WASHINGTON (AP) — Consumers increased their borrowing in March by the largest amount in more than a year, using their credit cards and taking out more auto and student loans.
Consumer borrowing increased $17.5 billion in March, up from a gain of $13 billion in February, the Federal Reserve reported Wednesday. It was the biggest monthly increase since a $19.3 billion advance in February 2013.
The category that includes auto and student loans rose $16.4 billion while the category that covers credit card borrowing increased $1.1 billion.
The overall increase in consumer debt pushed total borrowing to a record $3.14 trillion.
Gains in borrowing are seen as an encouraging sign that people are more confident and willing to take on debt.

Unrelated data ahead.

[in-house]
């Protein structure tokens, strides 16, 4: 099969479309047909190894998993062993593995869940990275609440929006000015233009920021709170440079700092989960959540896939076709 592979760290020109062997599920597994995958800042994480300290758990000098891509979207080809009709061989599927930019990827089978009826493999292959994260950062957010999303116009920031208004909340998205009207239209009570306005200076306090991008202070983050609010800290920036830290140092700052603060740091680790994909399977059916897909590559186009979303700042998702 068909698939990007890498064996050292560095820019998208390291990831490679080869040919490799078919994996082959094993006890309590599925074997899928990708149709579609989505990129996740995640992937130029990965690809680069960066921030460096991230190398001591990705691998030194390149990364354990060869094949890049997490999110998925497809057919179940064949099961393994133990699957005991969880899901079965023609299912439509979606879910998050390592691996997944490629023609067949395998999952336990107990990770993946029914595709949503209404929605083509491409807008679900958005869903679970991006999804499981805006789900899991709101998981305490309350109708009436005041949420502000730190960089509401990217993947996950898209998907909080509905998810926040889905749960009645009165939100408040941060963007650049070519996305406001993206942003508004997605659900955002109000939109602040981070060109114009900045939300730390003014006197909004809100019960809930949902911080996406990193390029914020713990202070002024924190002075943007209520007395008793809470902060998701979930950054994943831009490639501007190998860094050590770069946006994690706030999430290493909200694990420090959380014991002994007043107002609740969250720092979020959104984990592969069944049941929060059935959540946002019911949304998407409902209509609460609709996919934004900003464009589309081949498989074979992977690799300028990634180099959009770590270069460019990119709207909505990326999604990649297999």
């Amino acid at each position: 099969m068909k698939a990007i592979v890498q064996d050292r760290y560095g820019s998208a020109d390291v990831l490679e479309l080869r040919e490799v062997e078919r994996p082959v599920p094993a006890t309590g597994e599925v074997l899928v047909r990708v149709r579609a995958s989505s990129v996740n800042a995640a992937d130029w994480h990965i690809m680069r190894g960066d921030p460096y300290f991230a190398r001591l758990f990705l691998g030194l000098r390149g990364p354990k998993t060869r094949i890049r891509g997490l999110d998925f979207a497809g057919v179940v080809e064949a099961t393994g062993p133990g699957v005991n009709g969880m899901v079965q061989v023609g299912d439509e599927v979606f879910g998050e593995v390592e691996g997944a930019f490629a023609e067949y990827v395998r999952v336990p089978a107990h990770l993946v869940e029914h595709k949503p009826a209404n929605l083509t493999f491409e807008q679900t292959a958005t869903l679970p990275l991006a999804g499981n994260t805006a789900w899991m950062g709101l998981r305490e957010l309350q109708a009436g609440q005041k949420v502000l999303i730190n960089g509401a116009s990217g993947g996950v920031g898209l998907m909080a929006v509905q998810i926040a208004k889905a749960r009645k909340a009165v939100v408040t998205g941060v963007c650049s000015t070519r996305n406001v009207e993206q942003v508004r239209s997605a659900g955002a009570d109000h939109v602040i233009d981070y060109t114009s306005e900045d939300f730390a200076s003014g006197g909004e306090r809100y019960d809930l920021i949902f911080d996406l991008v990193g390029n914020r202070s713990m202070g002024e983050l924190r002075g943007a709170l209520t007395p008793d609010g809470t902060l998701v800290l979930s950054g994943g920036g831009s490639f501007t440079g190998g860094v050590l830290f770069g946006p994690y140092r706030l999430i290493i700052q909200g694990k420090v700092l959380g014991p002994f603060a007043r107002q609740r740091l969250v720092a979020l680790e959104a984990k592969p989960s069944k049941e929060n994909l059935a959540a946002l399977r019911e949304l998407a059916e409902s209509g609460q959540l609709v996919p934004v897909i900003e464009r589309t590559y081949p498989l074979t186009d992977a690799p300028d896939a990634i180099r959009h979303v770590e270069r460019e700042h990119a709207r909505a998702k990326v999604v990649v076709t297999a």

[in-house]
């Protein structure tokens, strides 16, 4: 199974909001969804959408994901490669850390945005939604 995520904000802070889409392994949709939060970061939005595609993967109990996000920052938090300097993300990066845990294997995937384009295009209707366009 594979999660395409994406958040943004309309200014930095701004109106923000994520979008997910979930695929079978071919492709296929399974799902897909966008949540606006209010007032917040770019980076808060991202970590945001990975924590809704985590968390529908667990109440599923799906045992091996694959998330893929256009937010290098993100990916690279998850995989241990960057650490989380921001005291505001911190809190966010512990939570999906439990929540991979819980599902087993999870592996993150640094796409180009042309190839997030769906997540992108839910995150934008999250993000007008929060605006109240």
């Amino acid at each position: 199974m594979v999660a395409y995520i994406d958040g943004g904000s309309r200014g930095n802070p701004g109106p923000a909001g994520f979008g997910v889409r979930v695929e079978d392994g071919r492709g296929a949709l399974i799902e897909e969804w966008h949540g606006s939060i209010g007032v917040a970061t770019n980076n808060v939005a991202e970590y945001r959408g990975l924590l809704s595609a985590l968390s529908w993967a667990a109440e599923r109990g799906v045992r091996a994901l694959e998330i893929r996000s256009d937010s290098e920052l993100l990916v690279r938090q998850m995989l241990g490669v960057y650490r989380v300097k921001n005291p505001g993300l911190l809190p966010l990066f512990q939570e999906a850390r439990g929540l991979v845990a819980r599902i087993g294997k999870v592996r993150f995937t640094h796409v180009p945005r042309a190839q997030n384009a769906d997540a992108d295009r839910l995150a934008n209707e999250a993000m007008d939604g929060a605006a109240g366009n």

Increased household borrowing can fuel higher consumer spending, which accounts for 70 percent of economic activity.
The rise in credit card borrowing in March followed a sizable decline of $2.7 billion in February and likely reflected the pickup in retail sales in March.
The gain in borrowing for autos and student loans had also been expected given that auto sales posted a solid gain in March.
Borrowing on credit cards plunged during the recession as consumers tried to lower their debt during a period when millions of people were losing their jobs and many people still working were worried about the threat of layoffs.
Credit card borrowing started rising again in 2011 but the increases have lagged far behind the category that covers auto and student loans. Economists said that many households have become more cautious about taking on high-interest debt.
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